Splendid Cycles Big Sale

Speak up for a new path into Mt. Tabor Park from Division Street

Posted by on October 5th, 2016 at 10:11 am

Purple line shows approximate location of proposed path. SE Division Street is at the bottom and Mt. Tabor is in the upper right.

Purple line shows approximate location of proposed path. SE Division Street is at the bottom and Mt. Tabor is in the upper right.

Mt. Tabor Park is finally slated to get a rolling and walking path that would provide a much-needed entrance from Southeast Division street and the City of Portland needs to hear your support to make it happen.

As we reported in January 2014, a citizen committee made up of neighborhood residents has been working for years to make good on old city plans for a public entrance and path through the Portland Parks & Recreation maintenance yard located between the park and Division. Plans for such a path go back as far as 2000 and were included in a PP & R study in 2008.

Now, thanks to the recently passed $68 million Parks Replacement Bond and a rosier funding picture, the Parks Bureau is moving ahead on a project to improve the maintenance yard. The second phase of the project (funded by System Development Charges) includes the public path.

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According to the City, the path will be built along the alignment of SE 64th Avenue, just west of the maintenance operations facility.

Open House event flyer.

Open House event flyer.

Dawn Smallman sits on the committee overseeing the project for the Mt. Tabor Neighborhood Association. She says the project will not only establish the first public entrance to the park from the south side, but it will also include safety enhancements to help people cross Division from nearby residential areas, “So there would be the extra bonus of traffic calming there too.”

Construction of the path is slated to be completed by winter 2018.

Because the proposed path would be built alongside an existing apartment building, there is some resistance to the plan from people who live there. They fear it will become “another Springwater Corridor situation.”

Smallman urges anyone who supports the plan or has any input in general about the project to attend an open house for the project this Saturday (October 8th) from 10:00 am to 12 noon at the maintenance yard (6437 SE Division). You can also email project manager Susan Meamber at susan.meamber@portlandoregon.gov. At the open house, city staff and volunteers will give tours of the yard and answer questions. Learn more at the project website.

— Jonathan Maus, (503) 706-8804 – jonathan@bikeportland.org

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GlowBOyAdam H.kittensmaxaddersChris I Recent comment authors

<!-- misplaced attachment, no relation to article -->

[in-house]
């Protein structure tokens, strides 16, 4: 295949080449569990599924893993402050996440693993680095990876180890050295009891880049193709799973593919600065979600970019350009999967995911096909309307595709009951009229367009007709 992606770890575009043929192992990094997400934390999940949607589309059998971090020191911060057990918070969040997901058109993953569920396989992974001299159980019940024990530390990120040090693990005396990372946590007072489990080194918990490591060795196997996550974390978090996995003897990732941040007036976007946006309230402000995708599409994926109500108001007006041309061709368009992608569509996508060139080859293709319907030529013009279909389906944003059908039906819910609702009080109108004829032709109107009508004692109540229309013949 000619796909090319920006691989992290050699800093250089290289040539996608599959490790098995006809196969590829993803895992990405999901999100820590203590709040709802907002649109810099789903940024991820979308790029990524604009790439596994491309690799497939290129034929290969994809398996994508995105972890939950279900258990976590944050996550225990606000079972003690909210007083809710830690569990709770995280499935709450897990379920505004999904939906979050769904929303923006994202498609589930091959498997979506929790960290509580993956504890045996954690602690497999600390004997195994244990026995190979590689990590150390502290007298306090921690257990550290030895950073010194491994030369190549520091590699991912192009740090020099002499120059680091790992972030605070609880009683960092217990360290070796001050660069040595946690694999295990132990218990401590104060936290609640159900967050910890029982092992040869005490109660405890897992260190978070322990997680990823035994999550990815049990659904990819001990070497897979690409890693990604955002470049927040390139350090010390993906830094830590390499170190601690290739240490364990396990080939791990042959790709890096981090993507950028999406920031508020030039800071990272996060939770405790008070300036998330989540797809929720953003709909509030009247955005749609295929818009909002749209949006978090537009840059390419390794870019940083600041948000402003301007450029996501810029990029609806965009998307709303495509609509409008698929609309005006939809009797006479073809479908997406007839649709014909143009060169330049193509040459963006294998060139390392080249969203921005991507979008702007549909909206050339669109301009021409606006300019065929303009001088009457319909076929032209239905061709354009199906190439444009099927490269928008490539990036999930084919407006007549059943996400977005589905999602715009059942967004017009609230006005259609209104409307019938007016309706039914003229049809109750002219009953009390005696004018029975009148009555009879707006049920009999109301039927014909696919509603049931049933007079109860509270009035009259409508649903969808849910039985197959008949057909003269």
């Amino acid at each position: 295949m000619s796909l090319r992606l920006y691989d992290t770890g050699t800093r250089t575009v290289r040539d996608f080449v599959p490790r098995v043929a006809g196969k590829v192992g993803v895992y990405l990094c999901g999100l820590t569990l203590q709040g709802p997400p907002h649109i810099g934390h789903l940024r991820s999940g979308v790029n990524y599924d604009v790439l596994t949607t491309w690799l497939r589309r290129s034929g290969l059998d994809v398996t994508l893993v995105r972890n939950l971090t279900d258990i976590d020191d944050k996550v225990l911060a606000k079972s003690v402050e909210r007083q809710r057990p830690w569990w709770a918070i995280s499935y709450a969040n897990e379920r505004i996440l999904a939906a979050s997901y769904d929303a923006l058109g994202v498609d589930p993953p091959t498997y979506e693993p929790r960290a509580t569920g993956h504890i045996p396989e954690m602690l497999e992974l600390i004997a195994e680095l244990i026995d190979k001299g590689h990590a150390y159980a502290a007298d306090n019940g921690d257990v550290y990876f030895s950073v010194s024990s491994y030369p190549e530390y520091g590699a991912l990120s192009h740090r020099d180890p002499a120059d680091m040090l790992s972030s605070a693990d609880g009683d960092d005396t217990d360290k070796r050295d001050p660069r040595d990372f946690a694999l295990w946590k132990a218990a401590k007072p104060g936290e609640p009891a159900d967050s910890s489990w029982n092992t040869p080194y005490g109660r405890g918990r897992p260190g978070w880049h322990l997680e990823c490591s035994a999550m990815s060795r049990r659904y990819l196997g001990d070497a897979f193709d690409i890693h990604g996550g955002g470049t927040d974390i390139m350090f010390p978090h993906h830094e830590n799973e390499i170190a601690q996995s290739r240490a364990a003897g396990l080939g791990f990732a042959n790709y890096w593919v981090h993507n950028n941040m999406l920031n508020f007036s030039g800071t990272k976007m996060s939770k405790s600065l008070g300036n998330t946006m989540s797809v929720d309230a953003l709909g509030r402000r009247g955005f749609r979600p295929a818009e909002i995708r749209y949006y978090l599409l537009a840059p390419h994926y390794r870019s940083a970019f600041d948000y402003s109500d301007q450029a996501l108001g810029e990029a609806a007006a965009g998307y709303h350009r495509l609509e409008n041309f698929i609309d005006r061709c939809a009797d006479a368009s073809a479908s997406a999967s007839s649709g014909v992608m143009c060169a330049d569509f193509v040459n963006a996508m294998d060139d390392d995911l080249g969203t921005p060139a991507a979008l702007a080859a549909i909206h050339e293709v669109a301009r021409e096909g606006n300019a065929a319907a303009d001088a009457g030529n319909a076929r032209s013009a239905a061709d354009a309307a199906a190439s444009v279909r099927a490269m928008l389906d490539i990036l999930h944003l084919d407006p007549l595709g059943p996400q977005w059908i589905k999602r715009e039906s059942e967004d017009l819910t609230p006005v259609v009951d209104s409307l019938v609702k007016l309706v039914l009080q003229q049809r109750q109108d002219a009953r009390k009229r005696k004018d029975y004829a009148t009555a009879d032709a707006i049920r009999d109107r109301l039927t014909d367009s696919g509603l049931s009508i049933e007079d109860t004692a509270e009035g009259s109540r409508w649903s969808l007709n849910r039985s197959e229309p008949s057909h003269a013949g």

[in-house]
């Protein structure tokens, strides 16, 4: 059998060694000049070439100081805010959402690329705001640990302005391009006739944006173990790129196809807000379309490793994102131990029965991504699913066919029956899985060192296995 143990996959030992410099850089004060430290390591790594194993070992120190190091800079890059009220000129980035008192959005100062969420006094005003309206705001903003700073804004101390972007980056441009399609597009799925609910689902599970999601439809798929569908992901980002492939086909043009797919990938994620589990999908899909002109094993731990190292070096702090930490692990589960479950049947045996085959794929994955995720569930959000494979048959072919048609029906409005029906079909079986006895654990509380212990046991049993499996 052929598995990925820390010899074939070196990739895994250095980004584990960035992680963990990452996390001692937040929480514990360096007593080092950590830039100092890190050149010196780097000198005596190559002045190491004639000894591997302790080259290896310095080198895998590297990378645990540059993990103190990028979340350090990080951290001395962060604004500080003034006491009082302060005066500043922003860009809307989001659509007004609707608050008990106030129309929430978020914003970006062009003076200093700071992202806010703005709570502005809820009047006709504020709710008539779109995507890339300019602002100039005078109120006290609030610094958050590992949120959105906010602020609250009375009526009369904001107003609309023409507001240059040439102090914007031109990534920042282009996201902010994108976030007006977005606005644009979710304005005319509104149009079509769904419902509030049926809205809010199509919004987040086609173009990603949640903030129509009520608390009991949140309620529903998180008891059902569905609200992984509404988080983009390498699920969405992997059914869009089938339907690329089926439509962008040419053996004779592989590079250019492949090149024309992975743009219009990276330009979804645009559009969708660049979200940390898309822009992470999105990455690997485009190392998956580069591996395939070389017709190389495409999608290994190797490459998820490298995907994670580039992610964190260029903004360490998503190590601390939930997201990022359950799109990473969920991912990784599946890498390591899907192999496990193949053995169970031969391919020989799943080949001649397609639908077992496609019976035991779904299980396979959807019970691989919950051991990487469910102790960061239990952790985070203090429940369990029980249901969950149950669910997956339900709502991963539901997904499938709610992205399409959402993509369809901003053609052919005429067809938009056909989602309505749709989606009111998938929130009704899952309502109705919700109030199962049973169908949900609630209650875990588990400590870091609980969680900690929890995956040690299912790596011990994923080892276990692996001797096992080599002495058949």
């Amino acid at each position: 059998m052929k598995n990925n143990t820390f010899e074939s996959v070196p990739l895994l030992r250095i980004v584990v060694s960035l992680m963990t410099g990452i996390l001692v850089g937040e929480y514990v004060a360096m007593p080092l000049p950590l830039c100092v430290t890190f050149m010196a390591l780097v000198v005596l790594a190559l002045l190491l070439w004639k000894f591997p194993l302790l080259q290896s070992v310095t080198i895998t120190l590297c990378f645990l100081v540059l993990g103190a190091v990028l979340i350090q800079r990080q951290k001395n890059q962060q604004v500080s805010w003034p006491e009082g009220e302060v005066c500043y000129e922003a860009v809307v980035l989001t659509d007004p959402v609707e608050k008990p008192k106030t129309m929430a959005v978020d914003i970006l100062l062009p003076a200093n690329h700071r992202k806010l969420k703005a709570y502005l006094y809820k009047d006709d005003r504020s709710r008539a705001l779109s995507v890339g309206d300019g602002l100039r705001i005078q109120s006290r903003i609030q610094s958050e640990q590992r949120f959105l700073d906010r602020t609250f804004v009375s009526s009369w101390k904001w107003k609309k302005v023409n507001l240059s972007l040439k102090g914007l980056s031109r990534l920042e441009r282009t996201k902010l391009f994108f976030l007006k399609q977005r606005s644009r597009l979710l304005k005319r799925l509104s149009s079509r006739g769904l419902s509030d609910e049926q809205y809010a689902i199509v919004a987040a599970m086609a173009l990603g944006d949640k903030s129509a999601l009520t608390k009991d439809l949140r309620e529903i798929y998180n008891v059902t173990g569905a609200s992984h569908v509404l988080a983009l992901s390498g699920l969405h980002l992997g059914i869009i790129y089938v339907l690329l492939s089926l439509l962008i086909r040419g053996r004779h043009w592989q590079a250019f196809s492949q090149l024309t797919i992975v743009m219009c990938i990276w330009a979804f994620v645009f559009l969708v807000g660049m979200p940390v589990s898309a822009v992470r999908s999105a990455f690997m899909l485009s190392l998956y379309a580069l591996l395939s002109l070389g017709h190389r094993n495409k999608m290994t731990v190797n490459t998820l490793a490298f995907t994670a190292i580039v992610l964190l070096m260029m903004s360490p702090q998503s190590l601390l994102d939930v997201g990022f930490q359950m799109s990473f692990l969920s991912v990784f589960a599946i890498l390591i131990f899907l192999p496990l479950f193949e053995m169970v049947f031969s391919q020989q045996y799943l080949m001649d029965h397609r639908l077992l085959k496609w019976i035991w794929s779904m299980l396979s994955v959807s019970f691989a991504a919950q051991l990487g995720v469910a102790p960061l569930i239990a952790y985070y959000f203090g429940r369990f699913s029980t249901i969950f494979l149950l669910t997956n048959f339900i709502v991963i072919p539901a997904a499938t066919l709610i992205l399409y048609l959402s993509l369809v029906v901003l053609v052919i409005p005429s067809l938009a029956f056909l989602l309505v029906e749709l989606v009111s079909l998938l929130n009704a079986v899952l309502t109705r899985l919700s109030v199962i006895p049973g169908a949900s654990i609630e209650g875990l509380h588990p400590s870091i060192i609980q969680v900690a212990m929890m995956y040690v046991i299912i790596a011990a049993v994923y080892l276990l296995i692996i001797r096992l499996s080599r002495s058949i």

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Adam
Subscriber

I live nearby, and this path would be a welcome addition, as would improvements to Division Street, which widens up here compared to further west. Those bike lanes are atrocious and it would be nice to fix them, but that is likely out of scope for this project. Though, there is certainly room for a protected cycleway if that center turn lane were removed.

If the city doesn’t want this path to turn into “another Springwater”, why not light up the path all night? After all, better lighting is part of the city’s Vision Zero plans.

RMHampel
Guest
RMHampel

Lighting sounds like a good idea to discourage unsavory behavior of any kind BUT, the residents nearby might not want blazing lights keeping them up all night. It has to be done with consideration to all.

Adam
Subscriber

I live on a well-lit street and consider it a benefit. Far too many Portland streets are too dark and creepy at night. I purchased blackout shades for my bedroom windows, which is an easy solution to this problem.

Hello, Kitty
Guest
Hello, Kitty

The LED lights could be half as bright and be just as effective. They’re an improvement but are overkill.

Adam
Subscriber

[Light pollution] detrimentally effects flora and fauna that comes out at night and…it drowns out our ability to see the stars

.
We live in a city, not the countryside. Light pollution is literally not at all a concern for me. I want to feel safe walking around my neighborhood at night – I don’t give a damn about seeing stars.

dwk
Guest
dwk

Thanks for the view from the 1950’s…… warming is not a problem either.

Hello, Kitty
Subscriber
Hello, Kitty

It’s cold and dark in here!

Adam
Subscriber

Fine, then as long as the city does so without impeding people’s ability to walk around their neighborhood at night.

Hello, Kitty
Subscriber
Hello, Kitty

What you want is very low level but continuous illumination. What we’ve got is pockets of very bright and pockets of very dark. Your eyes adjust to the bright and you are blind in the dark, which creates safety and security hazards.